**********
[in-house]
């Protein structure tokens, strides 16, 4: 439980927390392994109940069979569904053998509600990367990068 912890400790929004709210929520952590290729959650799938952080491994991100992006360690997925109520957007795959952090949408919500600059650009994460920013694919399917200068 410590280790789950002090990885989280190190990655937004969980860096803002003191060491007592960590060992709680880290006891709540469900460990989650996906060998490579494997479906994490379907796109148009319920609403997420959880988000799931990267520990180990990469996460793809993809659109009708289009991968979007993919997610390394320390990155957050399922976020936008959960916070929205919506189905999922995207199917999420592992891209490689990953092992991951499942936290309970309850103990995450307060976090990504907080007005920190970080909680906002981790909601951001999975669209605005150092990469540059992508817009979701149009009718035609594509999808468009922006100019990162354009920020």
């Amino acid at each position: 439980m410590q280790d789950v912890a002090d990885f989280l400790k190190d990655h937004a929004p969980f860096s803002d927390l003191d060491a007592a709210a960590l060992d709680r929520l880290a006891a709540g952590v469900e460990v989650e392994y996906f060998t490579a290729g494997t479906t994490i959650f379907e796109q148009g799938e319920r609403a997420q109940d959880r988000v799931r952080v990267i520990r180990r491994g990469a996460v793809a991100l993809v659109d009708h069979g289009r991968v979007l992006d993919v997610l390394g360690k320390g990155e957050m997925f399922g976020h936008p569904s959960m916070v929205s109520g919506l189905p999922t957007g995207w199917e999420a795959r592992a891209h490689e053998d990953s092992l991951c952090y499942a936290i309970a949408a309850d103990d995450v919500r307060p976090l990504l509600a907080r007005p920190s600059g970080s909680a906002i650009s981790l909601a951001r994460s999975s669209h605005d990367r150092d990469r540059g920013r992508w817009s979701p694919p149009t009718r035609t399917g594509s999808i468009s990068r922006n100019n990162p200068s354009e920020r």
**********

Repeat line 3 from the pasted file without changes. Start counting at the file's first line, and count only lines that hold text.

């Amino acid at each position: 439980m410590q280790d789950v912890a002090d990885f989280l400790k190190d990655h937004a929004p969980f860096s803002d927390l003191d060491a007592a709210a960590l060992d709680r929520l880290a006891a709540g952590v469900e460990v989650e392994y996906f060998t490579a290729g494997t479906t994490i959650f379907e796109q148009g799938e319920r609403a997420q109940d959880r988000v799931r952080v990267i520990r180990r491994g990469a996460v793809a991100l993809v659109d009708h069979g289009r991968v979007l992006d993919v997610l390394g360690k320390g990155e957050m997925f399922g976020h936008p569904s959960m916070v929205s109520g919506l189905p999922t957007g995207w199917e999420a795959r592992a891209h490689e053998d990953s092992l991951c952090y499942a936290i309970a949408a309850d103990d995450v919500r307060p976090l990504l509600a907080r007005p920190s600059g970080s909680a906002i650009s981790l909601a951001r994460s999975s669209h605005d990367r150092d990469r540059g920013r992508w817009s979701p694919p149009t009718r035609t399917g594509s999808i468009s990068r922006n100019n990162p200068s354009e920020r």